When I was a little girl, I loved to draw all day long! As children often do, I returned to the same theme time and time again – the clouds and the sun, a simple house, a stick figure child with her dog and three tulips growing on the side of the house. Those simple shapes and their ease appealed to my budding artistic eye and they were a comfort to me. A version of this drawing went on for years in my artwork (my mom even saved a few for posterity…HA!) and it always included my beloved tulips (perhaps this was the beginning of my tulip fever!).
Fast forward to adulthood and they are still an absolute favorite flower of mine! An image of a single tulip I photographed graces the cover of my book, Flowers (and is the longest chapter in that book as well!). I return to them often as subjects to paint because of their visual complexity, elegance, movement and versatility. I was even given the opportunity to paint a label for a high-end wine produced by a friend and what did I choose? A tulip, of course! What better way to honor the long, graceful lines of the wine bottle than with this lithe counterpart.
This project appealed to me visually, as well as on a taste level. This rare and refined 2010 Fumanelli Amarone “Carolyne Roehm” is available at vinporter.com. This was the idea of our gracious friend, Armando Fumanelli, owner of the family winery Marchesi Fumanelli, who intended this to be a wine shared on very special occasions with loved ones.
When I first moved to Connecticut, I was so excited to plant my first bed of tulips. Little did I realize, the 300 bulbs I initially planted were barely enough to make a visual impact! Another lesson I learned (the hard way, I might add) is to plant them in a protected spot. Just as my first tulips were about to bloom, the dreaded deer ravaged their heads as a snack. I was devastated (and I learned to embrace the daffodils, which the deer don’t really like!).
As I delved into the world of choosing tulips, the simplicity of my hand-drawn tulips were quickly replaced with an enormous world of possibilities. Now the varieties are vast and dynamic and there is amazing range in color, shape and texture. With their painterly strokes of captivating color, their fringes and their layers, they have emerged as one of the most diverse of flowers. I once called tulips the “graphic arts of the flower world” for their boldness in color and varieties in form. A vase full of vibrant, robust peony tulips is as close to perfection as I can imagine.
Originally cultivated in the Ottoman Empire (present day Turkey), tulips were a sign of wealth and power. The name tulip comes from the Persian word for turban because sultans would wear them on their turbans as a symbol of strength.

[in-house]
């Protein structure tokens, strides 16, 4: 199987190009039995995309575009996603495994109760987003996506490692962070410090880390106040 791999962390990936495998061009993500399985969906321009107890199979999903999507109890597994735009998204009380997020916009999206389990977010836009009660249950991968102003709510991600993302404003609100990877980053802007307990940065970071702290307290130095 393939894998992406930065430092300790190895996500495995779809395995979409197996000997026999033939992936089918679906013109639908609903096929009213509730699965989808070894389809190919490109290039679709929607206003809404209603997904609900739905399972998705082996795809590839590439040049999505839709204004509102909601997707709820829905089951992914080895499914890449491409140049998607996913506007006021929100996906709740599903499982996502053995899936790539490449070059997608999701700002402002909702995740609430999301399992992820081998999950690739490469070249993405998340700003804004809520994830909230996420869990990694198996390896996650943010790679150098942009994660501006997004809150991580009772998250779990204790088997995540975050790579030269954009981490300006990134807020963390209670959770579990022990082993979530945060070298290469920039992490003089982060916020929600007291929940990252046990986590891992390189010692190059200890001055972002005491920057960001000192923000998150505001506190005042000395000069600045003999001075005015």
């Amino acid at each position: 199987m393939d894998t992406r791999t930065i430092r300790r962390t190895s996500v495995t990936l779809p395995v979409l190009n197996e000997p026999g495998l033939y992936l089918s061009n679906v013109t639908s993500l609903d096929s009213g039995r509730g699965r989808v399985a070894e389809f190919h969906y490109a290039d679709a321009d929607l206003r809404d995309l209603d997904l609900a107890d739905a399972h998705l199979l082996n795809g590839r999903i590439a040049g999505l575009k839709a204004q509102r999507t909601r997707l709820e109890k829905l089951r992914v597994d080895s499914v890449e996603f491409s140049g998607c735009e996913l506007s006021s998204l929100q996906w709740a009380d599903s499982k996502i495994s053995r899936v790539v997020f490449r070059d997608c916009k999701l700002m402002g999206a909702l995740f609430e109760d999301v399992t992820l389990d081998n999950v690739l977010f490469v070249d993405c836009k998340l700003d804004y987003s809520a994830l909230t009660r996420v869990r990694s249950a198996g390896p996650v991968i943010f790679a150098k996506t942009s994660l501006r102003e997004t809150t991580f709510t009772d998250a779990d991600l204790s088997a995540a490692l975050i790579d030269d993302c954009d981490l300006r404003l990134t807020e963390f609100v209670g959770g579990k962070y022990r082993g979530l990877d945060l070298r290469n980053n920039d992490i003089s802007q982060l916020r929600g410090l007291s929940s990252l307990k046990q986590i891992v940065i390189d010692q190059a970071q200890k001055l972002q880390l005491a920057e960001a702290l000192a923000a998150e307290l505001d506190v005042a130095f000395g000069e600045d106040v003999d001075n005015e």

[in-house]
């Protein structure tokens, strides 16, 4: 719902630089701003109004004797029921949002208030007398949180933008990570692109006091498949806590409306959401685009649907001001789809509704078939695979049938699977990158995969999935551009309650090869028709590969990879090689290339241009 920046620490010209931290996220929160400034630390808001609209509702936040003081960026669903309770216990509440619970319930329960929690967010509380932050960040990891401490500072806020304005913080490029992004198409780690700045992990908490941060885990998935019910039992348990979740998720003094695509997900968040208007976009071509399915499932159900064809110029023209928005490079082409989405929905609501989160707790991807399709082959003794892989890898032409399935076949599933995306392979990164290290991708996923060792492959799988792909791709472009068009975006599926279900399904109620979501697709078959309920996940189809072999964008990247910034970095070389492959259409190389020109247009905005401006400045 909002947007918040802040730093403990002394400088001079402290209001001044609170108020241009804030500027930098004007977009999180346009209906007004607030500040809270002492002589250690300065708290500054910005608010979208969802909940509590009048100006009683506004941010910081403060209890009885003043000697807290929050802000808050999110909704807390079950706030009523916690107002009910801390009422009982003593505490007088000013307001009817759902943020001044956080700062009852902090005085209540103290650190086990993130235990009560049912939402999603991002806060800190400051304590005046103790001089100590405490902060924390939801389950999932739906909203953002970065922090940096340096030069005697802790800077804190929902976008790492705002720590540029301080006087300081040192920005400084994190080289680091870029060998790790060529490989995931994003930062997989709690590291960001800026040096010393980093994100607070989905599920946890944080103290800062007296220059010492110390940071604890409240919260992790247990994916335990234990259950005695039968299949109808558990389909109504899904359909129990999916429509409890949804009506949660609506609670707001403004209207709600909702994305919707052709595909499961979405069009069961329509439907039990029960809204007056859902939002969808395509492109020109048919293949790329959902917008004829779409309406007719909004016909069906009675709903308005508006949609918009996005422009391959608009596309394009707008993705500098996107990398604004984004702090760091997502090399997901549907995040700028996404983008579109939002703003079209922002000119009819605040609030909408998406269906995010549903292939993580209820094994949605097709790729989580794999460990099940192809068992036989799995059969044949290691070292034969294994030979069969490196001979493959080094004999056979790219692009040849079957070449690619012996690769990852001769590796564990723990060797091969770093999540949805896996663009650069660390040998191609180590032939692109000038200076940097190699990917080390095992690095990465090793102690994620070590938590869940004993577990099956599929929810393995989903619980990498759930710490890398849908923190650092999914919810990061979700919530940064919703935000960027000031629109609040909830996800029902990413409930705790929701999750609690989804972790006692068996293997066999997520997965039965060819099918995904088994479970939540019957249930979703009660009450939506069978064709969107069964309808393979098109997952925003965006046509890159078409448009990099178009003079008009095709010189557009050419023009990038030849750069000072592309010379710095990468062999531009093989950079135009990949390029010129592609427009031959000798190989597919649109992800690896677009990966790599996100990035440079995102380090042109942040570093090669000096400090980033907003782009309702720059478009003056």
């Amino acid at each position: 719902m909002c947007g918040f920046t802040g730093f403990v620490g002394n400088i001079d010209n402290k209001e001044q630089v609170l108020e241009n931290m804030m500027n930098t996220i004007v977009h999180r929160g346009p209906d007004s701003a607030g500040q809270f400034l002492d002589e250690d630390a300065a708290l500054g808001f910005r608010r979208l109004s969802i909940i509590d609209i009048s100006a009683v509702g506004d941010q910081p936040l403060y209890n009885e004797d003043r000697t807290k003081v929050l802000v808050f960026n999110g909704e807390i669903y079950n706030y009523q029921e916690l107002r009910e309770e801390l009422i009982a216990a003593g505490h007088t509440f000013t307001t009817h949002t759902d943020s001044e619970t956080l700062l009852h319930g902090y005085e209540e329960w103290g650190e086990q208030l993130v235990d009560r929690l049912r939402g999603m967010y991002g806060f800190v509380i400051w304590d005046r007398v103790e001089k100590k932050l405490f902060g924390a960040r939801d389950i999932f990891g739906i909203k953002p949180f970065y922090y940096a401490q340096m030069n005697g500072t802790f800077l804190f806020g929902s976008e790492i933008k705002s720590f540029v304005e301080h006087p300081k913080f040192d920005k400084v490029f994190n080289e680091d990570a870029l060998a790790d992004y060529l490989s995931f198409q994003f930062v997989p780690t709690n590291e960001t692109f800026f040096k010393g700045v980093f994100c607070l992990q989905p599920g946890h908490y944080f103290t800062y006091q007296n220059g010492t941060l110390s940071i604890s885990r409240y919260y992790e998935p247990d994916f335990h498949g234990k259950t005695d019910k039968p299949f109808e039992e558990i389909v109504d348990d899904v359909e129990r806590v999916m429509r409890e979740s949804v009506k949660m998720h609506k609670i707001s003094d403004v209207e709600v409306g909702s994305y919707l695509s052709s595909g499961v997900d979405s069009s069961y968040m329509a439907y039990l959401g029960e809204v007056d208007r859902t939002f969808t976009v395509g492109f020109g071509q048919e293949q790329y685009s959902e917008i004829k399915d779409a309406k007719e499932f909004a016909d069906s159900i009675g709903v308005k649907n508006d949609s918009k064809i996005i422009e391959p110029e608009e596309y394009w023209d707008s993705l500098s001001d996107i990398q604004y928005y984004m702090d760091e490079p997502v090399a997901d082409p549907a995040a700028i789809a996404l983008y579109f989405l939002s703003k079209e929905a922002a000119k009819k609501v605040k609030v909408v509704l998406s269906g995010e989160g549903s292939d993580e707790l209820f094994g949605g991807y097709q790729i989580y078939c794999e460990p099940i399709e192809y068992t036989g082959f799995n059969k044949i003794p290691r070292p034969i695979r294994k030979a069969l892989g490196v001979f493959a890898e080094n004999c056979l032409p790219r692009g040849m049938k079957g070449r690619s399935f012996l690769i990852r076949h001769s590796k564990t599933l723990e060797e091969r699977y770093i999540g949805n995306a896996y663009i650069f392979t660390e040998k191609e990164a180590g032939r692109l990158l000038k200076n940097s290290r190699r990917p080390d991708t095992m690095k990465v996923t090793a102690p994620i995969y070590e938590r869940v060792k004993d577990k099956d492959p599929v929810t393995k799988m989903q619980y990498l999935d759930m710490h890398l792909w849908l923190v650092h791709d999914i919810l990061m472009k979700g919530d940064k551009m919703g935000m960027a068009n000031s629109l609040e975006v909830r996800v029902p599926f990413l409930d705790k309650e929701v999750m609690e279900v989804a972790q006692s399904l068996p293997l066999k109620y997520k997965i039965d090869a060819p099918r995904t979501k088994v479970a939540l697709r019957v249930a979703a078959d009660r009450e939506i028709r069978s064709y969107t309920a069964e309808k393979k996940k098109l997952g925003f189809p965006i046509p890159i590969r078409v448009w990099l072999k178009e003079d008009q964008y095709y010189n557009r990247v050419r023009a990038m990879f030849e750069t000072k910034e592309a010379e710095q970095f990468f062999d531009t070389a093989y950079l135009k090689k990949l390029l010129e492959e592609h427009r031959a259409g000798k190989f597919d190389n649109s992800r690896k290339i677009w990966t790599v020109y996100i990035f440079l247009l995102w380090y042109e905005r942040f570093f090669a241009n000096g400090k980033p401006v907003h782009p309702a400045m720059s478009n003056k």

In the late 1590’s, pioneering botanist Carolus Clusius was one of the first in his field to write extensively about the tulip. This intensified their popularity. Because they were rare and incredibly difficult to procure, a “feverish” desperation to obtain them took hold of flower lovers. His personal garden was often looted for its tulip bulbs (now that’s a theft I can get behind!).
Tulips were brought to the Netherlands in the 16th century. By the 17th century their popularity reached incredible heights. From 1636-1637, the entire Dutch society went mad for tulips (a period appropriately coined “Tulip Mania”). Citizens spent up to a year’s salary to obtain exotic tulips in the hopes that they could be sold for profit. Everyone was in on the hysteria, from noblemen to chimney sweeps. In 1637, the bubble burst, spiraling the Dutch economy into ruin. Modern economists have challenged the veracity of this story and some think it took its place in history because it was just a really “great story” that was embellished. Flowers as currency does make for quite a tale!
My love of tulips (and birds!) has inspired me to return to them frequently as themes in my paintings and experiment with different pairings of subjects. These are available for sale as high-quality art prints on my website (carolyneroehm.com).
Tulips have taken their place as a beloved flower around the world. They are the subject of countless renowned paintings and people gather every year to celebrate them in festivals across the globe.
It is Dickens who wrote, “Nature gives to every time and season some beauties of its own; and from morning to night, as from the cradle to the grave, is but a succession of changes so gentle and easy that we can scarcely mark their progress”. So sadly, just like that, it’s time to say goodbye to our beautiful tulips.
But here at Weatherstone, we are anxiously awaiting the peonies next, so stay tuned!